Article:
Rapper Lil' Kim "flat out lied" to a grand jury investigating the roles of her friends in a 2001 shootout that sent some 30 bullets flying outside a Manhattan radio station, a U.S. prosecutor said tod
Rapper Lil' Kim "flat out lied" to a grand jury investigating the roles of her friends in a 2001 shootout that sent some 30 bullets flying outside a Manhattan radio station, a U.S. prosecutor said today (March 1).
Lil' Kim and her personal assistant Monique Dopwell had "powerful personal and financial motives to lie" about two members of the performer's entourage who had fired guns that day, said Assistant U.S. Attorney Daniel Gitner during opening statements in the perjury trial.
"They flat out lied," Gitner told the jury. He said two repeatedly gave false statements that "went to the heart of the shootout the grand jury was investigating."
The case stems from a Feb. 25, 2001, incident outside Hot 97 radio station, where Jones and associates from the rap group Junior M.A.F.I.A. had appeared as on-air guests.
After they left the studio, members of Jones' entourage and a rival hip-hop group were involved in a shootout, in which one man was injured. Gitner said some 30 bullets were fired from six different guns. At least one bullet went through a nearby apartment building.
A video from a security camera showed Jones standing on the street during the shootout and then jumping into a limo with people suspected in the incident.
Two members of the entourage, Damion Butler and Suif Jackson, were indicted in the case and later pleaded guilty. Gitner said both men had fired into the street that day and that Jackson had used a machine gun.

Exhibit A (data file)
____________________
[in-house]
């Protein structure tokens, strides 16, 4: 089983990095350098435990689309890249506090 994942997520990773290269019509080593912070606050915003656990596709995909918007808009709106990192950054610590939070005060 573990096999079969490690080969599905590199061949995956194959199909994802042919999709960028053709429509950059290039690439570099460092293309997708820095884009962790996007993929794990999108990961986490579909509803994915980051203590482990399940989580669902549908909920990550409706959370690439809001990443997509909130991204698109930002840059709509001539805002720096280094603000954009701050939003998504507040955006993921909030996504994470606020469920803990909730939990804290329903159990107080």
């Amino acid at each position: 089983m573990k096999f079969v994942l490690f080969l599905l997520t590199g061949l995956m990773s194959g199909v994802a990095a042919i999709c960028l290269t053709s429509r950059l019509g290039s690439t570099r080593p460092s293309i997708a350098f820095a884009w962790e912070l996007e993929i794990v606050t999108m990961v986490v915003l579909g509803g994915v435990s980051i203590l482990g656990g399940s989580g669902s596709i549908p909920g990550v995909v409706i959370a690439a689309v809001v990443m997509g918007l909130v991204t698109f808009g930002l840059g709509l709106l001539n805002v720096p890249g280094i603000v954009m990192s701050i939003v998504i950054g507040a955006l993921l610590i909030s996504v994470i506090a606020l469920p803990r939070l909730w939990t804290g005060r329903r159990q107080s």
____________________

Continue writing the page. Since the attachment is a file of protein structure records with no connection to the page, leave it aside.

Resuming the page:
Lil' Kim, whose real name is Kimberly Jones, is charged with telling the grand jury that Butler was not there that day and that she did not know Jackson However, Gitner said the evidence will show that Jones and Jackson had been friends for almost a decade.
Her lawyer, Mel Sachs told the jury that his client did nothing wrong. "The truth is Kimberly Jones is not guilty ... Mr. Gitner's case is a case of window dressing," Sachs said, contending that the prosecution's case was akin to walking into a store with elaborate windows and finding nothing inside.
Sachs denied that his client had ever been asked if she knew Jackson and instead was asked to identify a hazy photograph. He said she replied that the face looked familiar and thought she had "seen him around."
The defense lawyer said just because there is a video of the shooting does not mean that his client saw who was there. "Looking through the eyes of the camera is not looking through the eyes of Kimberly Jones," he said.
Coincidentally, a man was shot in the leg yesterday night at the same radio station. The incident occurred where rapper 50 Cent was being interviewed to promote his new album. U.S. District Judge Gerard Lynch, who is presiding over the Lil' Kim case, made clear to the jurors prior to opening statements that the shooting was unrelated to the trial.
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